Some writers spend more time naming their fictional characters than normal, non-writing people do naming their children. I feel both are crucial. You don’t want to name your alpha hero Marmeduke and please don’t name your child Zippity Doo Cogwheel or FeMale Jones. Don’t laugh…I have a doctor friend who told me a story of her OB/GYN internship days and a couple named their daughter after the name tag the hospital gave her: Female. But they thought it was pronounced  Fe-mal-ay. People are weird. Names shouldn’t be.

There are as many books and websites detailing names as there are, well, names. Baby Naming books get new editions yearly, as the popular and trendy names for kids change with the culture. Old Bibles are great places to get names especially if you are writing an historical novel. Writers who cater to fantasy or science fiction have a great deal of leeway in naming their characters because they can call them whatever they want ( like Zippity Doo Cogwheel) since they are inventing their own world with their own rules.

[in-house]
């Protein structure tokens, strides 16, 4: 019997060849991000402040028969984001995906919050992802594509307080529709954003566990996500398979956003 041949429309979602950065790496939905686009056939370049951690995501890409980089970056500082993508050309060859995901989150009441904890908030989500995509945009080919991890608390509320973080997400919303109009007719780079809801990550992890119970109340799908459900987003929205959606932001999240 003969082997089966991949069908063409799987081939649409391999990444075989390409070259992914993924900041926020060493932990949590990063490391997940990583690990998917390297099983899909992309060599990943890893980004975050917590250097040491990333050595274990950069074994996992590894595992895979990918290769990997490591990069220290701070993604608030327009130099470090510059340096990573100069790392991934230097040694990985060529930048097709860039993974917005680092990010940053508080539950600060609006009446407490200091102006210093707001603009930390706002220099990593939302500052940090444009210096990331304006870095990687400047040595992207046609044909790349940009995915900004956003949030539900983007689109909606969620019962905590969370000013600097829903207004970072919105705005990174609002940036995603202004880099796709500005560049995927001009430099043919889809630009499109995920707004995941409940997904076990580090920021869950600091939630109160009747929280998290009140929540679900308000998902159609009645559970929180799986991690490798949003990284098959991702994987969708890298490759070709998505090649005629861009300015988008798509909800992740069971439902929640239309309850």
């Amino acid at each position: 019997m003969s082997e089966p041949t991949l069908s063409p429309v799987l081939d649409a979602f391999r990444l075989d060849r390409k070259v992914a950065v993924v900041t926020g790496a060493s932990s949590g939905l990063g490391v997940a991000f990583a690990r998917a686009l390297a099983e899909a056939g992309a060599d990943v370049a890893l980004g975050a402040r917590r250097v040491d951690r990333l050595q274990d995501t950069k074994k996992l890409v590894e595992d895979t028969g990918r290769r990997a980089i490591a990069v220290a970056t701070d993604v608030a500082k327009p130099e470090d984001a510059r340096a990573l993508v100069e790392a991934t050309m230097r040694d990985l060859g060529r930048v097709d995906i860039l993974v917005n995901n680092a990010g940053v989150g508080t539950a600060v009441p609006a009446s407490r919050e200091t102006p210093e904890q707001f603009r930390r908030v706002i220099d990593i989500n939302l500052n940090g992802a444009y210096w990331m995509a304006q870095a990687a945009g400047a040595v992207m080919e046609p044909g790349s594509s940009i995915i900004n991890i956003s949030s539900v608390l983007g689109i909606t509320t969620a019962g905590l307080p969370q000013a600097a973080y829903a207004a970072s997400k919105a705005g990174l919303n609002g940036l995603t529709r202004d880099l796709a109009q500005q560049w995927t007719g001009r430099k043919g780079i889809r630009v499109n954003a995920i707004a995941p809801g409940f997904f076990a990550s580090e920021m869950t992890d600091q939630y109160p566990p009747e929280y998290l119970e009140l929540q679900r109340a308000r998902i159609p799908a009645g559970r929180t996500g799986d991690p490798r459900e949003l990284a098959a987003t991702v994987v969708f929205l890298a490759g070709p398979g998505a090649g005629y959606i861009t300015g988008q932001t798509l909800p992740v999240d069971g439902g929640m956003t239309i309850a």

You don’t even need a baby naming book – although they are a fast, easy reference tool. You’re on your computer, so just get to your search engine. If you click Google images and type in name-meaning ( and then the name you want, like Margaret) you will get an unlimited array of images with the meaning of the name. That’s how I got the Margaret sign above.